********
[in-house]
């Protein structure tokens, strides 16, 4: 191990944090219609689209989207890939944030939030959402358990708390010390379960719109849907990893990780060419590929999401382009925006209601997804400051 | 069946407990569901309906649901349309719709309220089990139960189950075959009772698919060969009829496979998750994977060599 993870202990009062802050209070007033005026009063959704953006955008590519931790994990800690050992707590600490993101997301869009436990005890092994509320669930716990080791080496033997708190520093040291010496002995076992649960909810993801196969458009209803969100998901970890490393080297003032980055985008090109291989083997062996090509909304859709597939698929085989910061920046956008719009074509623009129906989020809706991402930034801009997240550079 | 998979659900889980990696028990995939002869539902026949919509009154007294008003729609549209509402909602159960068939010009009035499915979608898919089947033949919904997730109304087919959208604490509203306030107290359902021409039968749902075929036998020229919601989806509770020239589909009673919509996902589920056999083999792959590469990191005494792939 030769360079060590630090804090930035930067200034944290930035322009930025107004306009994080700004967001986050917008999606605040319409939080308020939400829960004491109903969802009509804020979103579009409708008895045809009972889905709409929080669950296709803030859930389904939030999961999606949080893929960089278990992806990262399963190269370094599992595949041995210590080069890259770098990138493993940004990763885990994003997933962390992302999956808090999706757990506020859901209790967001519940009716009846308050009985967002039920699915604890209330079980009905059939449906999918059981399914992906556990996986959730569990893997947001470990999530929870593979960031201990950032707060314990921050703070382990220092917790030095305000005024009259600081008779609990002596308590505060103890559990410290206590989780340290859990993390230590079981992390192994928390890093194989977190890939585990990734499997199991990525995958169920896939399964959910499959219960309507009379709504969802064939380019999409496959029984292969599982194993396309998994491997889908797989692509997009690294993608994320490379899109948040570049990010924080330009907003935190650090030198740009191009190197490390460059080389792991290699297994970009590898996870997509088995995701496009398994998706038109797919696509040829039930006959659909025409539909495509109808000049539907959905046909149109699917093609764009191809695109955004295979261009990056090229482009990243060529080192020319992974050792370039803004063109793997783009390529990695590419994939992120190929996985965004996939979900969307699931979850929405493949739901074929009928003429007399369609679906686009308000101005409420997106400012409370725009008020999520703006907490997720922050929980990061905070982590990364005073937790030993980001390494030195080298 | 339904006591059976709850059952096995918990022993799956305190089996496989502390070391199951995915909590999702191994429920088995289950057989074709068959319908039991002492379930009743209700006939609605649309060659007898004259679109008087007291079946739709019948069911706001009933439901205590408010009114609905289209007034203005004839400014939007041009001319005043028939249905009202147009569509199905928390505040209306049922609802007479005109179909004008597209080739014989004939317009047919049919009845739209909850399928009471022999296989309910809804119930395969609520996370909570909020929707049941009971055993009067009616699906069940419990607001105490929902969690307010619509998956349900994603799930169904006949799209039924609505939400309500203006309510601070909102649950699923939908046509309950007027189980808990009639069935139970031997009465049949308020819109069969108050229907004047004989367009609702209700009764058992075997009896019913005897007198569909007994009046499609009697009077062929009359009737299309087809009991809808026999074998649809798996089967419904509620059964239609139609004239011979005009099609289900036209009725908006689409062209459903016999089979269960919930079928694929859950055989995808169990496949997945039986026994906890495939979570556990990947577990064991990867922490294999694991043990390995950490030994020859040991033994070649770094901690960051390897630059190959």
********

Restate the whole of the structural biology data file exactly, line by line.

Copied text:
[in-house]
């Protein structure tokens, strides 16, 4: 191990944090219609689209989207890939944030939030959402358990708390010390379960719109849907990893990780060419590929999401382009925006209601997804400051 | 069946407990569901309906649901349309719709309220089990139960189950075959009772698919060969009829496979998750994977060599 993870202990009062802050209070007033005026009063959704953006955008590519931790994990800690050992707590600490993101997301869009436990005890092994509320669930716990080791080496033997708190520093040291010496002995076992649960909810993801196969458009209803969100998901970890490393080297003032980055985008090109291989083997062996090509909304859709597939698929085989910061920046956008719009074509623009129906989020809706991402930034801009997240550079 | 998979659900889980990696028990995939002869539902026949919509009154007294008003729609549209509402909602159960068939010009009035499915979608898919089947033949919904997730109304087919959208604490509203306030107290359902021409039968749902075929036998020229919601989806509770020239589909009673919509996902589920056999083999792959590469990191005494792939 030769360079060590630090804090930035930067200034944290930035322009930025107004306009994080700004967001986050917008999606605040319409939080308020939400829960004491109903969802009509804020979103579009409708008895045809009972889905709409929080669950296709803030859930389904939030999961999606949080893929960089278990992806990262399963190269370094599992595949041995210590080069890259770098990138493993940004990763885990994003997933962390992302999956808090999706757990506020859901209790967001519940009716009846308050009985967002039920699915604890209330079980009905059939449906999918059981399914992906556990996986959730569990893997947001470990999530929870593979960031201990950032707060314990921050703070382990220092917790030095305000005024009259600081008779609990002596308590505060103890559990410290206590989780340290859990993390230590079981992390192994928390890093194989977190890939585990990734499997199991990525995958169920896939399964959910499959219960309507009379709504969802064939380019999409496959029984292969599982194993396309998994491997889908797989692509997009690294993608994320490379899109948040570049990010924080330009907003935190650090030198740009191009190197490390460059080389792991290699297994970009590898996870997509088995995701496009398994998706038109797919696509040829039930006959659909025409539909495509109808000049539907959905046909149109699917093609764009191809695109955004295979261009990056090229482009990243060529080192020319992974050792370039803004063109793997783009390529990695590419994939992120190929996985965004996939979900969307699931979850929405493949739901074929009928003429007399369609679906686009308000101005409420997106400012409370725009008020999520703006907490997720922050929980990061905070982590990364005073937790030993980001390494030195080298 | 339904006591059976709850059952096995918990022993799956305190089996496989502390070391199951995915909590999702191994429920088995289950057989074709068959319908039991002492379930009743209700006939609605649309060659007898004259679109008087007291079946739709019948069911706001009933439901205590408010009114609905289209007034203005004839400014939007041009001319005043028939249905009202147009569509199905928390505040209306049922609802007479005109179909004008597209080739014989004939317009047919049919009845739209909850399928009471022999296989309910809804119930395969609520996370909570909020929707049941009971055993009067009616699906069940419990607001105490929902969690307010619509998956349900994603799930169904006949799209039924609505939400309500203006309510601070909102649950699923939908046509309950007027189980808990009639069935139970031997009465049949308020819109069969108050229907004047004989367009609702209700009764058992075997009896019913005897007198569909007994009046499609009697009077062929009359009737299309087809009991809808026999074998649809798996089967419904509620059964239609139609004239011979005009099609289900036209009725908006689409062209459903016999089979269960919930079928694929859950055989995808169990496949997945039986026994906890495939979570556990990947577990064991990867922490294999694991043990390995950490030994020859040991033994070649770094901690960051390897630059190959």